Sheila Heti’s novel ‘How Should a Person Be?’ asks that candid and naive question with honesty, humor and sincerity. During the course of the book, she especially looks at love and all its difficulties, and in this passage she talks about the kind of obsessive sexual love that pushes us over cliffs and into the death drive, that longs for ‘annihilation, comfort and death’. Perhaps in the course of this renunciation, she suggests, we might actually bring ourselves round to a reaffirmation of life after all.
Then love, which can’t be helped, slips into the death drive. The death drive seeks comfort and knowledge of the future. It wants the final answer and is afraid of life. It is weary of life. It is weary of self-containment, the continuation of its purpose, the channeling of the energies of the self. It wants to step into the oblivion of someone else, and its heart races at annihilation. It renounces and gives up renouncing equally. Cliffs are the friend of the death drive, particularly cliffs into another person. It wants a mutual plummeting into the center, one into the other, like a sixty-nine. It hopes to drive you off your course like a car plunging into the center of the earth. It strives for love, annihilation, comfort, and death. Now the future is clear! it cries. It wants to drag you down.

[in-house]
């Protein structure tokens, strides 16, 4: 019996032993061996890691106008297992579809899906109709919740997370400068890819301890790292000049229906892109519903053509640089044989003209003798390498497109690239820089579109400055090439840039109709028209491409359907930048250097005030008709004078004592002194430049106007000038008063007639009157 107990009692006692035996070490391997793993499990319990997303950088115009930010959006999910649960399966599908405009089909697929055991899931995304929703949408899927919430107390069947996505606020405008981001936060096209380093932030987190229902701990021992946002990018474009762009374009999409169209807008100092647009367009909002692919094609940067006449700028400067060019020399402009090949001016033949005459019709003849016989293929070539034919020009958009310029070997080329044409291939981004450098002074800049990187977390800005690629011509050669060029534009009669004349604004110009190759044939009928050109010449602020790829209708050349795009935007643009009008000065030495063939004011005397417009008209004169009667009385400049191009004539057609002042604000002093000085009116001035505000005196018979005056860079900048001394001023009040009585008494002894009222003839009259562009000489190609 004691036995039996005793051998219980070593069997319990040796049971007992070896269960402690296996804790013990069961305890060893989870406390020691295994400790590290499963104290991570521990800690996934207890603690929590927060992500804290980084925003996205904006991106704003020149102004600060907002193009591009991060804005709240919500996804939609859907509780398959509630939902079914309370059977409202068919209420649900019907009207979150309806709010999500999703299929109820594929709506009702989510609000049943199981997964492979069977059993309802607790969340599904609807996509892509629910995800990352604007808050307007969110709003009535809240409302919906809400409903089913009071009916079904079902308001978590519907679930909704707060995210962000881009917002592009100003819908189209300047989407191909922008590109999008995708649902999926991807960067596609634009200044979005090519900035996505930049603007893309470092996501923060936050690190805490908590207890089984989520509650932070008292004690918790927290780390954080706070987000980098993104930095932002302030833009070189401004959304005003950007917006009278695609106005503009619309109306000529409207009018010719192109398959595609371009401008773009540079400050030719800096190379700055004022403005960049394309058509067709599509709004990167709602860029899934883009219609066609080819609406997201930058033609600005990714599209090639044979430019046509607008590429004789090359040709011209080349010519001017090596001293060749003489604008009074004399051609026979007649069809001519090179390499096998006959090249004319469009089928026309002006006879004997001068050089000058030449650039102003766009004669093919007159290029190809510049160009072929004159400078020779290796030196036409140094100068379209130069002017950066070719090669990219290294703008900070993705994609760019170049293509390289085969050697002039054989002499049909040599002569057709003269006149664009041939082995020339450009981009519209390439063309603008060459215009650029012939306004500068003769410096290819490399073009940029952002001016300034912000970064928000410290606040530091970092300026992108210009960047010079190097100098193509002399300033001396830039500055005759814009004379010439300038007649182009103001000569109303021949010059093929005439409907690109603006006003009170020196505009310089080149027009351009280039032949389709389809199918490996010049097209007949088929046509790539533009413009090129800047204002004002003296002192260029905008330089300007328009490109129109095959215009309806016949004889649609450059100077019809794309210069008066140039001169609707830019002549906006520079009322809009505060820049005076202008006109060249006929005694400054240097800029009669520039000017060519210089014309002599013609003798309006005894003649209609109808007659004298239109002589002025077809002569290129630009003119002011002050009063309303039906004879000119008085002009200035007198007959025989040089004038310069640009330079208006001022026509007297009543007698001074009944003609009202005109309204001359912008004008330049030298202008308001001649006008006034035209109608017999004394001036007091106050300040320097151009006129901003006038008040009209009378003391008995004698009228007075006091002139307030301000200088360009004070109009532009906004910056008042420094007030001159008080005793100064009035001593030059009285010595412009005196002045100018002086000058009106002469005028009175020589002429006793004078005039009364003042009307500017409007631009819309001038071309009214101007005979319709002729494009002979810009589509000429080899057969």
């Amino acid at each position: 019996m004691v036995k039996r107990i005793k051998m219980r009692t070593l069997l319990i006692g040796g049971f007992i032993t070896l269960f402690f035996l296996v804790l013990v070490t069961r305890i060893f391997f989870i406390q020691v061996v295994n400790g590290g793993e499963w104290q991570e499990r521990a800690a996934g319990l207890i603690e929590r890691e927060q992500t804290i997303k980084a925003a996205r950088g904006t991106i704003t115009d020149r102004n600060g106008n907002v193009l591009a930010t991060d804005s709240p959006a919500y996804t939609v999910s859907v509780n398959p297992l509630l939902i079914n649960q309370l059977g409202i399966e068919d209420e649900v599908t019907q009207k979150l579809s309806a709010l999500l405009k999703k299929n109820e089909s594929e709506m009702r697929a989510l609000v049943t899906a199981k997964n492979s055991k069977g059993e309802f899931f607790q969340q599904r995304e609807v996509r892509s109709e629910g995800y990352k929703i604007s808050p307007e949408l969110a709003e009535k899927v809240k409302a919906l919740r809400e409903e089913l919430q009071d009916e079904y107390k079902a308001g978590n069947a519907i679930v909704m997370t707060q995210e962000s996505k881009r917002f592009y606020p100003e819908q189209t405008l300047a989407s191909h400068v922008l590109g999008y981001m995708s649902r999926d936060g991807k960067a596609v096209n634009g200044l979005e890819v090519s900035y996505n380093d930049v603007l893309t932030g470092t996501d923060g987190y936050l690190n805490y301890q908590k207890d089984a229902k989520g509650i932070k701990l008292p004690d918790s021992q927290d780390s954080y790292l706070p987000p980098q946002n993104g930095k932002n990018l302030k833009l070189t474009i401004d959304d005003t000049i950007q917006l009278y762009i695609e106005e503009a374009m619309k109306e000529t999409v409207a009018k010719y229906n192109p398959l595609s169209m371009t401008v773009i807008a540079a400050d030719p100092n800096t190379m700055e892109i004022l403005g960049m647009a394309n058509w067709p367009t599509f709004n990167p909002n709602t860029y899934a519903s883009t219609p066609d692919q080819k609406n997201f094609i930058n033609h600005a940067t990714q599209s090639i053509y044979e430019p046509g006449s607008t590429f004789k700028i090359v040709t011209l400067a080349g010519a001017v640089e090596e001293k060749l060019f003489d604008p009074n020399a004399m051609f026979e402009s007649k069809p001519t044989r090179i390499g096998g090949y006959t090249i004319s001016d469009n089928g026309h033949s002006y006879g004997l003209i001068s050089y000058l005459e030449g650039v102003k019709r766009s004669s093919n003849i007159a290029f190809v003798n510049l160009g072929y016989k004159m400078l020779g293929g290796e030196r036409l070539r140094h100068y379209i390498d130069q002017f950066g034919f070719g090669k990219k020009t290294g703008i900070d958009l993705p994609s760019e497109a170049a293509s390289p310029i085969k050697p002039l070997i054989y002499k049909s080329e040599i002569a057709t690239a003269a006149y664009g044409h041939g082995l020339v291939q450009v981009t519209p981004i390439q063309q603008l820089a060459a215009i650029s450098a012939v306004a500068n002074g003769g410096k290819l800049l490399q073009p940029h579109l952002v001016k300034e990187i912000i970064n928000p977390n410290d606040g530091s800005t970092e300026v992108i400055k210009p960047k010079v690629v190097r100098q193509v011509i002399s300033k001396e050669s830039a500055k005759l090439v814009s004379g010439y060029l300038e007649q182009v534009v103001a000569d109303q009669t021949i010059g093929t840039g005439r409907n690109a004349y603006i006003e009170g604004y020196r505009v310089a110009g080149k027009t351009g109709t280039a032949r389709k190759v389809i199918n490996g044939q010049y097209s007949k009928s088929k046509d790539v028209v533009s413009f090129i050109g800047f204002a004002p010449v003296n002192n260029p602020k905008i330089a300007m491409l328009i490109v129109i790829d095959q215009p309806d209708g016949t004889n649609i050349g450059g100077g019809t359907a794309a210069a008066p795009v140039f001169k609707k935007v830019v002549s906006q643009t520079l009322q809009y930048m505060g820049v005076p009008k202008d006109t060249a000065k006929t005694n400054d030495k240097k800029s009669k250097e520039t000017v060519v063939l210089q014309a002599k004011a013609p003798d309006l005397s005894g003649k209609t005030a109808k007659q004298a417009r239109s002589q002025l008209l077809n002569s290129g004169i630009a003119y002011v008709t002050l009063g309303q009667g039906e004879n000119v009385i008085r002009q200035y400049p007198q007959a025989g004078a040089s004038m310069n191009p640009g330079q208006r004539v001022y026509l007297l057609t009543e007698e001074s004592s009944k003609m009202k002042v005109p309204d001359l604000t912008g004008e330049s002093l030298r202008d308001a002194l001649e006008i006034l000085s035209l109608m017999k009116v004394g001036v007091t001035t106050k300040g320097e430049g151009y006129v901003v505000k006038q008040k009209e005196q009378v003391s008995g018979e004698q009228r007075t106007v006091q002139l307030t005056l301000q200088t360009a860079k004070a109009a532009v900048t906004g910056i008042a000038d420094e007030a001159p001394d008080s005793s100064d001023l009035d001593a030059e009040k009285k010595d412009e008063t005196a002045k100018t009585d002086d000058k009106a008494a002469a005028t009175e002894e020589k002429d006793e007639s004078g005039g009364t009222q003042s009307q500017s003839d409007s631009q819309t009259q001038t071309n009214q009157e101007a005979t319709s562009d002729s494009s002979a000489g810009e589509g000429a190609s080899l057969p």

But if you lie still, you may find that you want to lie there in bed beside him not because of the death drive, but for a different reason, which is that you are enjoying looking at his beautiful green-walled room and being alive— the sun coming in with the breeze, and the drawings on the wall tacked up with clear tacks and green tacks and yellow and blue, and it is not even so much about the man beside you in the bed, but what a room, what a room!
Then, when your heart sinks again, it sinks from the death drive like a serpent creeping in—but from another direction this time; so you thought you had closed up all the stops, but you missed this one. You missed it, and the serpent slithered in. It is death coming, masquerading as life, and blessed is the man who can see the death drive in the woman. Blessed is he who leaves in the morning without any promise of love. And blessed is the woman who can answer for herself, What about living? What is it about living that you want?